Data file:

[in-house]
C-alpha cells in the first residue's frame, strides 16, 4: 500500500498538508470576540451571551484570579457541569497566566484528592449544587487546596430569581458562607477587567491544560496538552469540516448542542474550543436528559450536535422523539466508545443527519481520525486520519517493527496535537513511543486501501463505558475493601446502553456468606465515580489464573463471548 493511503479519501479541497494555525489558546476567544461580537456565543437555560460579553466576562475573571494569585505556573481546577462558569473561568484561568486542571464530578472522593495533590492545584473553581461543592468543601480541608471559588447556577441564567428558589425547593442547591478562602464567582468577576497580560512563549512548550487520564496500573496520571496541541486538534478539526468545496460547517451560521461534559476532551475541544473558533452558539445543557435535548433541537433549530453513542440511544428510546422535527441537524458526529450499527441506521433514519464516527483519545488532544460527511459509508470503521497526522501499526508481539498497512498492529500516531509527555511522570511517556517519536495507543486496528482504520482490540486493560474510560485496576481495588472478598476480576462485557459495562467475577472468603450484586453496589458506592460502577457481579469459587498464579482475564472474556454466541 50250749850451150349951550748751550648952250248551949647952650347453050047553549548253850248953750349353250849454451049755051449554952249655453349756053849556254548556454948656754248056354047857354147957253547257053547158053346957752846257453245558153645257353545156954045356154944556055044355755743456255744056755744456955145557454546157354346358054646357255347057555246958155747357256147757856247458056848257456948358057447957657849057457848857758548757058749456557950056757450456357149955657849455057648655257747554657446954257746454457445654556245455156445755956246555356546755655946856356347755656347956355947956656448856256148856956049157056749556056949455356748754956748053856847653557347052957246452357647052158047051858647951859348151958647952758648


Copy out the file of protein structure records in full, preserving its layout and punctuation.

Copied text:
[in-house]
C-alpha cells in the first residue's frame, strides 16, 4: 500500500498538508470576540451571551484570579457541569497566566484528592449544587487546596430569581458562607477587567491544560496538552469540516448542542474550543436528559450536535422523539466508545443527519481520525486520519517493527496535537513511543486501501463505558475493601446502553456468606465515580489464573463471548 493511503479519501479541497494555525489558546476567544461580537456565543437555560460579553466576562475573571494569585505556573481546577462558569473561568484561568486542571464530578472522593495533590492545584473553581461543592468543601480541608471559588447556577441564567428558589425547593442547591478562602464567582468577576497580560512563549512548550487520564496500573496520571496541541486538534478539526468545496460547517451560521461534559476532551475541544473558533452558539445543557435535548433541537433549530453513542440511544428510546422535527441537524458526529450499527441506521433514519464516527483519545488532544460527511459509508470503521497526522501499526508481539498497512498492529500516531509527555511522570511517556517519536495507543486496528482504520482490540486493560474510560485496576481495588472478598476480576462485557459495562467475577472468603450484586453496589458506592460502577457481579469459587498464579482475564472474556454466541 50250749850451150349951550748751550648952250248551949647952650347453050047553549548253850248953750349353250849454451049755051449554952249655453349756053849556254548556454948656754248056354047857354147957253547257053547158053346957752846257453245558153645257353545156954045356154944556055044355755743456255744056755744456955145557454546157354346358054646357255347057555246958155747357256147757856247458056848257456948358057447957657849057457848857758548757058749456557950056757450456357149955657849455057648655257747554657446954257746454457445654556245455156445755956246555356546755655946856356347755656347956355947956656448856256148856956049157056749556056949455356748754956748053856847653557347052957246452357647052158047051858647951859348151958647952758648